Data Evaluation

    Table 2 summarizes the methodologic quality assessment of the 15 articles included in this systematic review. The Quality Assessment Tool for Quantitative Studies developed by the Effective Public Health Practice Project was used as the assessment tool (National Collaborating Centre for Methods and Tools, 2017). This instrument provides a standardized means to assess study quality for review of articles related to public health. It also provides an overall methodologic quality rating of evidence using a scale of strong, moderate, or weak rating in eight areas (i.e., selection bias, study design, confounders, blinding, data collection methods, withdrawals and dropouts, intervention integrity, and analysis) (National Collaborating Centre for Methods and Tools, 2017). Thirteen of the 15 studies received a moderate global quality rating (Abdar Esfahani et al., 2017; Appel et al., 2010; Cheng et al., 2017; Finkelman et al., 2017; Grover et al., 2015; Ho et al., 2010; Khouri et al., 2014; Kotwinski et al., 2016; Narayan et al., 2017; Sawaya et al., 2012; Serrano et al., 2015; Stoodley et al., 2013; Yaylali et al., 2016). Two studies received a strong global rating (Bowles et al., 2012; Boyd et al., 2017). None of the studies received a weak global quality rating. Overall, the quality rating for the 15 reviewed studies was moderate (Zeng et al., 2015).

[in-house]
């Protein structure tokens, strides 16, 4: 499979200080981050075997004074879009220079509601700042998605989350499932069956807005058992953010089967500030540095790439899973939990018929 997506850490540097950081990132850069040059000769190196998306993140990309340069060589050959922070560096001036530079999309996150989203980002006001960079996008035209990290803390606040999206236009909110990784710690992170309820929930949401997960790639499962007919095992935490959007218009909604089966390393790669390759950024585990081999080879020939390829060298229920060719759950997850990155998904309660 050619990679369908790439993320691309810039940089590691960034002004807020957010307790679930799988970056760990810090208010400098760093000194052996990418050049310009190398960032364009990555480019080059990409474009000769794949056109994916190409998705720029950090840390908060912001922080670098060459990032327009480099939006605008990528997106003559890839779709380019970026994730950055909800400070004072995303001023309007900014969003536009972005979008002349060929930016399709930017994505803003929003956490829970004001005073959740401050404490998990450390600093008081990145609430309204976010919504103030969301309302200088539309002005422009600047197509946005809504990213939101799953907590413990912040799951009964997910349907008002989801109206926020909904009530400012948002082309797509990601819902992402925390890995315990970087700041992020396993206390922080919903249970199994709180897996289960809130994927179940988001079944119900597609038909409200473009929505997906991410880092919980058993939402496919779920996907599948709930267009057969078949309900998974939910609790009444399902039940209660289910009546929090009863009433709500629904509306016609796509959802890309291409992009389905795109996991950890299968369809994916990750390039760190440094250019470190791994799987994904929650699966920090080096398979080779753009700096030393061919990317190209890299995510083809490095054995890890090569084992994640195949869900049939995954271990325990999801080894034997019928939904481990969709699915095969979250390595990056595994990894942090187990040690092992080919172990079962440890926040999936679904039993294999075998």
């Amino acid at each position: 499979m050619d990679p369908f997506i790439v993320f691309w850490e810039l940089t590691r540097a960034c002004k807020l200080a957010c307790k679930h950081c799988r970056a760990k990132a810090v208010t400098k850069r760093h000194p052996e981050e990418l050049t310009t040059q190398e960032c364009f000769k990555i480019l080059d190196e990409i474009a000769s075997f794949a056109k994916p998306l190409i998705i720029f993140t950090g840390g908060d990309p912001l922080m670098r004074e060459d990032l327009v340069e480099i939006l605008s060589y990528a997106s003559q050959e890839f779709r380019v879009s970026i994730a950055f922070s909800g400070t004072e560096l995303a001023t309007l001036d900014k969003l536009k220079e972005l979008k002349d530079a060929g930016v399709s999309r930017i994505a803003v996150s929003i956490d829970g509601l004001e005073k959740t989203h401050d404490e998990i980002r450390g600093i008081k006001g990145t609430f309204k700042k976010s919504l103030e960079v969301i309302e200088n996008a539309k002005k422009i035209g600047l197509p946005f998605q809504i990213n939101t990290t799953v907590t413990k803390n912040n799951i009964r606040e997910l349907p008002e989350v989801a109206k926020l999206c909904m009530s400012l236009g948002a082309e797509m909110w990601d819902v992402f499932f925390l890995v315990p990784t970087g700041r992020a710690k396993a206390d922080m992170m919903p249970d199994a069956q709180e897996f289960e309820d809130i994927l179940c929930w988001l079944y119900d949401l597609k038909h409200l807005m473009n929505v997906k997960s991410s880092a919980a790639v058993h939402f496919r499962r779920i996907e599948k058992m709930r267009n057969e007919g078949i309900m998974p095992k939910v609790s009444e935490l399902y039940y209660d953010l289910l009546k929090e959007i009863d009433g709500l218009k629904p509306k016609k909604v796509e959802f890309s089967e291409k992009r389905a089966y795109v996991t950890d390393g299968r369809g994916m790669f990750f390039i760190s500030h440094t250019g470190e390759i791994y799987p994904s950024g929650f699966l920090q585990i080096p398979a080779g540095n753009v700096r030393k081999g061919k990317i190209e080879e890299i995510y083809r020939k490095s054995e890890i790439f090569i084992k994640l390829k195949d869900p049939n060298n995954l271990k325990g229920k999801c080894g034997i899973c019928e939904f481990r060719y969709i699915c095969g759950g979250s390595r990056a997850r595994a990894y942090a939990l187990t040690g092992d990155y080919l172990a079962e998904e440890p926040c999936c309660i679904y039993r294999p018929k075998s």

Study Characteristics